eXeed launches stolen notebook Trakkar

eXeed launches stolen notebook Trakkar


Distributor, eXeed, has introduced a new product that tracks stolen computers thereby assistng resellers in adding value to and safeguarding the mobile solutions they are selling.

National sales manager for eXeed, Rick Phelps, said the Computrax solution was a "simple, effective and inexpensive" way to counter an alarming increase in the incidence of notebook theft.

Phelps said that this theft protection product was just one component of eXeed's new concerted effort to move into the mobility and messaging solutions space.

Although applicable to all types of computer hardware, the Computrax tracking system is best suited to notebook PCs which are a highly sought after target of thieves.

According to Victorian Police crime statistics, 57,000 computers were stolen in that state alone during 2002, a figure that is estimated to rise to 80,000 for 2003. Unfortunately, "97 per cent of all stolen computers are never recovered", according to Phelps.

"Computer theft has been growing at more than 30 per cent per year," Phelps said. "Most users clearly underestimate the cost of having their notebook stolen. When you look at replacing the hardware, the down time that people have, the value of lost data and then the time that it takes to rebuild that lost IP, you are probably looking at a cost of about $25,000-$30,000 all up for a stolen notebook.

"Users are clearly looking for solutions that help keep their notebooks and the data stored on them secure. The Computrax solution can be loaded onto a notebook as it is sold or retrospectively and resellers make 20-plus points on the sale. It is a great value-add for dealers to include in their mobile solutions."

"Corporate customers are the ones who are hardest hit by computer theft. They potentially have the most to lose and Computrax will be available to them with volume discounts."

Phelps also said that insurance companies were responding favourably to the product.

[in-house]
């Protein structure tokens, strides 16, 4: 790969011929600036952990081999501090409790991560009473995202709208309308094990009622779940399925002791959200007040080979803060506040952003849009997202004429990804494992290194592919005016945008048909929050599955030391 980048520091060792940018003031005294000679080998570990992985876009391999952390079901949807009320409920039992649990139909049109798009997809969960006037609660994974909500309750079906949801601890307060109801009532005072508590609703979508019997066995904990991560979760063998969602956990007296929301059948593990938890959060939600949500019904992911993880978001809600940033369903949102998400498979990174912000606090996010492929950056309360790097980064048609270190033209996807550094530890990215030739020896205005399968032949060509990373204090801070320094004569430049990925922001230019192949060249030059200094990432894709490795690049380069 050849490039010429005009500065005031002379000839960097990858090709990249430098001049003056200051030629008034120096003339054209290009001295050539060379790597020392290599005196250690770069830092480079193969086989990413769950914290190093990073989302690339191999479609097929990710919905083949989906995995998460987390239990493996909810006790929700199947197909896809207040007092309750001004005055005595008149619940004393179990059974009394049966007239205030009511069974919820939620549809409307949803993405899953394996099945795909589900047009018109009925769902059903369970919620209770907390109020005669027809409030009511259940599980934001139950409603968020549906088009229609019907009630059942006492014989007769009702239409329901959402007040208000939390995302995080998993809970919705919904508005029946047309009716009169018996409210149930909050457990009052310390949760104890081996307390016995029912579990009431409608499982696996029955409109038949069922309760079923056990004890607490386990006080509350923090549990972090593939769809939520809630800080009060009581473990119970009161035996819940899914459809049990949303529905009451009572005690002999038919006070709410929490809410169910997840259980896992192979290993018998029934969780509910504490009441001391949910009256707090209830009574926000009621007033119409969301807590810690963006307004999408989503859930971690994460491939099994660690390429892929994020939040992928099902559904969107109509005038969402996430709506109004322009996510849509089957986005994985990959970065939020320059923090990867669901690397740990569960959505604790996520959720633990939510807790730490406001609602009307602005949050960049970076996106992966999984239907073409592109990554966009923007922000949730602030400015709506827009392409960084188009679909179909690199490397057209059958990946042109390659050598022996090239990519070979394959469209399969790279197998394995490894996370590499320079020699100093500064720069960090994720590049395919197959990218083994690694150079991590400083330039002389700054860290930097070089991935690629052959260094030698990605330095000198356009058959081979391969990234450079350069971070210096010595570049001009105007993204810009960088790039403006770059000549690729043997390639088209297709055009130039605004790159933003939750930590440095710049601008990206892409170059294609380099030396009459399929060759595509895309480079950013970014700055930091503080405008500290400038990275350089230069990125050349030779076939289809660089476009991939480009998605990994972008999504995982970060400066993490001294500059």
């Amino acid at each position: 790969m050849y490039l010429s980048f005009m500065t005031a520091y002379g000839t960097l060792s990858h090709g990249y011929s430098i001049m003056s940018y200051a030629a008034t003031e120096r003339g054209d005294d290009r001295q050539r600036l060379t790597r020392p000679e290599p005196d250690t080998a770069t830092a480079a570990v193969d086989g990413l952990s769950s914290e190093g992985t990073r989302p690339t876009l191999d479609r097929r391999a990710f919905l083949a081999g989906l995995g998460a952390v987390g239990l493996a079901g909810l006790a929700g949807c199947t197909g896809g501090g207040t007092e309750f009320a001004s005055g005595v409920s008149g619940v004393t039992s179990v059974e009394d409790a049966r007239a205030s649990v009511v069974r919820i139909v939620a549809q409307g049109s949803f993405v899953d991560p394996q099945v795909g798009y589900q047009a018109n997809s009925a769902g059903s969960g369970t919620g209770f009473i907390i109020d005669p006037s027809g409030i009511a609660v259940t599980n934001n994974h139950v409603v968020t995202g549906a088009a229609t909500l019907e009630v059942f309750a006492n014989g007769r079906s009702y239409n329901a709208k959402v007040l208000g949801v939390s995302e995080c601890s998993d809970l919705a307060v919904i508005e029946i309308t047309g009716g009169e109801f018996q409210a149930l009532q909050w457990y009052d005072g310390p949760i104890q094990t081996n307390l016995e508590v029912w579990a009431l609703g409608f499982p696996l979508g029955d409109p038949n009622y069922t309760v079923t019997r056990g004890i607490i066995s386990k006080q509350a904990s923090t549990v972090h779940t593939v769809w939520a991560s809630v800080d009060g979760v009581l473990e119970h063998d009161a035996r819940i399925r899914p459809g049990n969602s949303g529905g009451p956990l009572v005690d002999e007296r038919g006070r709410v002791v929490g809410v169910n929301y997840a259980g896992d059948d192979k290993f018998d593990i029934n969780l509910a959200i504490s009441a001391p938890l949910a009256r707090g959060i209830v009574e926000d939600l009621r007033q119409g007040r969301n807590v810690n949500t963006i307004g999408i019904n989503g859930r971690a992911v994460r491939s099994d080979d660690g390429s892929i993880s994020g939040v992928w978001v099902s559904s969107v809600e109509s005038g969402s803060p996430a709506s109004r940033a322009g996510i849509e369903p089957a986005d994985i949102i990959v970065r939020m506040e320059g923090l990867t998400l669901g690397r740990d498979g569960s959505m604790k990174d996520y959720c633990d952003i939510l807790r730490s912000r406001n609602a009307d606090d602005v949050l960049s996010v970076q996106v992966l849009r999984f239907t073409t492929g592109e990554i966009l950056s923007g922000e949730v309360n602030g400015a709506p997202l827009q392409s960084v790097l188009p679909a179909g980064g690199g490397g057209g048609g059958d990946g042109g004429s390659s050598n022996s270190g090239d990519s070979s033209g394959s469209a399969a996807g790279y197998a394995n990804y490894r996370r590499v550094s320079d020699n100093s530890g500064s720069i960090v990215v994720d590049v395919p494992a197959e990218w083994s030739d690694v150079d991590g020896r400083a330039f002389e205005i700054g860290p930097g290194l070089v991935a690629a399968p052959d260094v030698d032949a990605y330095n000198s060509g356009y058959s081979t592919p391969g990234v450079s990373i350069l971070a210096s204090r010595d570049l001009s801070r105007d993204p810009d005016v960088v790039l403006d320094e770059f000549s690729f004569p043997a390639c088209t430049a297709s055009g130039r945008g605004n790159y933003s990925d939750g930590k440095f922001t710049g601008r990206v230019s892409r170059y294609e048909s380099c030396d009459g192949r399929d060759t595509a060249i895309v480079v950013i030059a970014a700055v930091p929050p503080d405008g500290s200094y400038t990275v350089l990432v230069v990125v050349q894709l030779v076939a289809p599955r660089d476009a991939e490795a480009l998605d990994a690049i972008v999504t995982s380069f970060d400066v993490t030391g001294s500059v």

He said they were assessing the product with a view to potentially recommending it to corporate customers insuring notebooks.

Head of fraud and security risk at insurance giant IAG, Nola Watson, said that while data specifically relating to notebook theft was not available "clearly it is an area of concern" for insurance underwriters.

"We are definitely experiencing an increase in laptop theft claims in both domestic and business customers," Watson said. "People are just walking into high-rise buildings and walking out with laptops so this is forcing a whole rethink of security. There is a ready market for this sort of tracking product."

Computrax is an unseen and undetectable solution designed to track, locate and recover computers once they are stolen.

IT security company, Trakkar International, monitors computers with the solution in place. Software code is loaded onto the hard drive and etched into the BIOS to ensure that it cannot be erased.

"Once a laptop is reported stolen, Trakkar International's control room puts in place procedures to track and gain location details which are passed onto local law enforcement agencies," Phelps said. "As soon as the PC or notebook is next connected to the Web, it is tracked to an IP address and the authorities are notified.

"With this information, police are well on the way to recovering the stolen property."

Computrax is an Australian-owned and developed solution that has a patent pending. The product is only available through IT distribution channels and retails for $79.99 per licence.

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